A red rose in the dark is more than a stark silhouette,
it’s like tourette, blunt and direct.
On Jan 29th (2016), Friday, Porto Alegre was hit by a devastating rainstorm that knocked down more than 4,000 trees in parks and streets causing damage to hundreds of street lamp posts and several buildings around the city. Around 100 people had minor injuries and looked for emergencies due to debris falling from buildings and small cuts caused by broken glass. Not only the fallen trees and branches, but also hundreds of damaged traffic lights brought chaos to the city’s traffic on the following days. More than 300,000 people had to face long power outages. Telephone and water distribution services were also affected.
Interestingly, no weather forecast service had predicted such powerful storm and three days later we are still wondering what exactly happened. Today (Feb 2nd), I was watching the news and the first technical explanation describing the phenomenon finally came out. It was a downburst. Not knowing anything about this kind of phenomenon, I decided to find a definition to share with you..
Definition from Wikipedia:
“A downburst is created by a column of sinking air that after hitting ground level, spreads out in all directions and is capable of producing damaging straight-line winds of over 240 km/h (150 mph), often producing damage similar to, but distinguishable from, that caused by tornadoes. This is because the physical properties of a downburst are completely different from those of a tornado. Downburst damage will radiate from a central point as the descending column spreads out when having an impact on the surface, whereas tornado damage tends towards convergent damage consistent with rotating winds.”
Last October, we had another heavy rainstorm that flooded some areas in the metropolitan area. I hope this kind of phenomenon does not become a routine here in the south of Brazil. A question remains, how much of this nature’s fury is due to human activity?
An interesting place to visit near Curitiba (about 90 km) is Parque Estadual de Vila Velha. This is a State Park which offers some infrastructure to the visitor. There are two main guided tours in the park. One to see the rock formations and the other to see two caves more than 50 mts deep (called Furnas) and a beautiful lagoon (Lagoa Dourada). If you are in Curitiba, it’s definitely worth a visit!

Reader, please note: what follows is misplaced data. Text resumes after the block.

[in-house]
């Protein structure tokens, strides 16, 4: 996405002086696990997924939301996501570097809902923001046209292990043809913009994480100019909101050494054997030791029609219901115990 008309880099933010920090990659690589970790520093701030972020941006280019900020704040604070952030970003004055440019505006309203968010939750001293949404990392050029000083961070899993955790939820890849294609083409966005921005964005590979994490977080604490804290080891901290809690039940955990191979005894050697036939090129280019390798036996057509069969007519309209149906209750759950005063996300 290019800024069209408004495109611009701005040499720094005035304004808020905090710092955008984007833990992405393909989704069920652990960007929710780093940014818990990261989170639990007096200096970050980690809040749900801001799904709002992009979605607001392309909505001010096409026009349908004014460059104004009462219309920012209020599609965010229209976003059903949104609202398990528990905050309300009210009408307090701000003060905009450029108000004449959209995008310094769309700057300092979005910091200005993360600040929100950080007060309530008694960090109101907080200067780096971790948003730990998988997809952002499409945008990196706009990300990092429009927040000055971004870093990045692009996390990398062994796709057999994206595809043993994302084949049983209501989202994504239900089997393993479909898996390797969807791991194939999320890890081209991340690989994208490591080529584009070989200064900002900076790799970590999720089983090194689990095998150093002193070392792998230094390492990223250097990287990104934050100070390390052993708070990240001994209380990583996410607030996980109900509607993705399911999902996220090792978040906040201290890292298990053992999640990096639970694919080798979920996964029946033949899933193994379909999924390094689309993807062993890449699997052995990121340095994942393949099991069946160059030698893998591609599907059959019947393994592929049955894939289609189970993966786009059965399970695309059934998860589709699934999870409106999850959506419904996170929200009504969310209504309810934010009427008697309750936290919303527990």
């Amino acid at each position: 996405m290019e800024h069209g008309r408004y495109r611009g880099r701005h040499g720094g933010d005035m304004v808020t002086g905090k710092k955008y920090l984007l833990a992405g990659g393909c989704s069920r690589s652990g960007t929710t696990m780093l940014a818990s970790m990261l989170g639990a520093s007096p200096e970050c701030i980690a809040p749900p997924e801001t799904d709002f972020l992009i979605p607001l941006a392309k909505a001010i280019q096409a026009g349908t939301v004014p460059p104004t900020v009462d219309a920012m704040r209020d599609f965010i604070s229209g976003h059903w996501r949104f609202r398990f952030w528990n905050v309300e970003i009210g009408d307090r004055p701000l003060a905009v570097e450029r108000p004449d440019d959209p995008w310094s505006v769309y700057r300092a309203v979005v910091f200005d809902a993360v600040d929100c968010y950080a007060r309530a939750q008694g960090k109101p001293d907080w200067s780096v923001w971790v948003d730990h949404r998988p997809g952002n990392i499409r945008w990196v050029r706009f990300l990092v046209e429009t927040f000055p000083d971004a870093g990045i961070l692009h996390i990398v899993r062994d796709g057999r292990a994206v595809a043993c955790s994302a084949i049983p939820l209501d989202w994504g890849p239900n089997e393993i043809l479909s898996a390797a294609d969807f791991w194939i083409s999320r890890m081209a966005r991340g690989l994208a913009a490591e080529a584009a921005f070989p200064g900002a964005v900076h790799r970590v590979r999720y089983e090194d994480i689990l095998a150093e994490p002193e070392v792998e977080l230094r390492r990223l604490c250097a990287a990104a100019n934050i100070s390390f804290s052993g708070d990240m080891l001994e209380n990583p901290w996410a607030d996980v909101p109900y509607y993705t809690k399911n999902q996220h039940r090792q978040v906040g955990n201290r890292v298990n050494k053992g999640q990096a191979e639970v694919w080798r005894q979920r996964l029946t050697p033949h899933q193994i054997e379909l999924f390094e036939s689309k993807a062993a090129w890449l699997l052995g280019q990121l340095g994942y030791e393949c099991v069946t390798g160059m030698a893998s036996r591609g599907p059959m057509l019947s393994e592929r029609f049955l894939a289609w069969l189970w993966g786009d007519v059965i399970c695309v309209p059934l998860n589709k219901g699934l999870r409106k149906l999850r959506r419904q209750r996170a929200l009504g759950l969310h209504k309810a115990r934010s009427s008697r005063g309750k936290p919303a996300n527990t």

Recently I had one of the photos that I keep on my Panoramio profile page chosen to be used on a book cover. The photo is also featured on Google Earth. I took the photo while I was traveling in the Northeast of Brazil with my wife. She saw these trees that kind of hug one another, as if they were two lovers, near some small village on the coast, and we decided to go there and check it out.
Exactly 10 years later, I get this email from a writer who is writing a book about marriage and marital relationships asking if he could use my photo. Well, yes!
Certainly one of the most incredible roads I’ve driven on. With remarkable landscapes and deep crags, this mountain range is located in the southeast of Santa Catarina (second southern most state in Brazil) between Lauro Müller and Bom Jardim da Serra. Its highest point is at 1460 meters above sea level.
On a clear-sky day it is possible to see the Atlantic ocean, which is about 100 kms away. Though, it doesn’t seem to be visible in the picture.
There are many viewpoints on the way where you can stop to take photos and enjoy the view.
I took this photo back in 2005 in the southern most state of Brazil near the coast. I love the color combination in this photo and the way the dense thick clouds stand above the hills. Also, the shape of the hill in the center resembles a pregnant woman lying on her back, which gives a touch of peacefulness to it.
Fortaleza Canyon is certainly one of the most stunning landscape views you can find in the south of Brazil. The canyon is located in the Parque Nacional da Serra Geral, 23 km from Cambará do Sul. It stands at 1240 mts above sea level and on a clear sky day, it is possible to see the Atlantic ocean. There are a few trails and viewpoints for the visitors. A must-see for those who love nature!
This is an incredible place to visit not only because of the chilled out atmosphere, but also because of its location. San Pedro de Atacama is a small town in the north of Chile, right in the heart of the Atacama desert. There are some nice little restaurants and hostels in town. So it’s an excellent place to base yourself if you want to explore the region.
Some nearby outlying sites include the Salar de Atacama (a huge salt flat), the Moon Valley (Valle de la Luna), the Death Valley (Valle de la Muerte), the Puritama Hot Springs, Pukará de Quitor (Fort Quitor), the majestic Licancabur, El Tatio (a geysers field) and the Miscanti and Miñique Lagoons – two altiplanic lagoons that are surrounded by volcanoes. I went there back in 2005 and met lots of nice people and saw some stunning landscape views.
I definitely recommend this place as a destination for those who want to see a combination of natural beauty and nice atmosphere.
The Moon Valley is certainly the main tourist attraction in the region! It is an amazing place with lots of things to see located only 13 km west of San Pedro. Every afternoon lots of people gather there to watch the sunset.
The stone and sand formations and the salt covering parts of the valley give it a unique look that resembles the surface of the moon, hence its name.
The Death Valley is located right outside San Pedro. From there you can see Licancabur, which stands on the border with Bolivia.
The Miscanti lagoon is at 4200 mts above sea level and is surrounded by snowcapped volcanoes. It’s about 120 km from San Pedro.
The Puritama Hot Springs are about 30 km northeast from San Pedro at 3500 mts above sea level. This is a cool place to relax and enjoy the 33 C hot waters.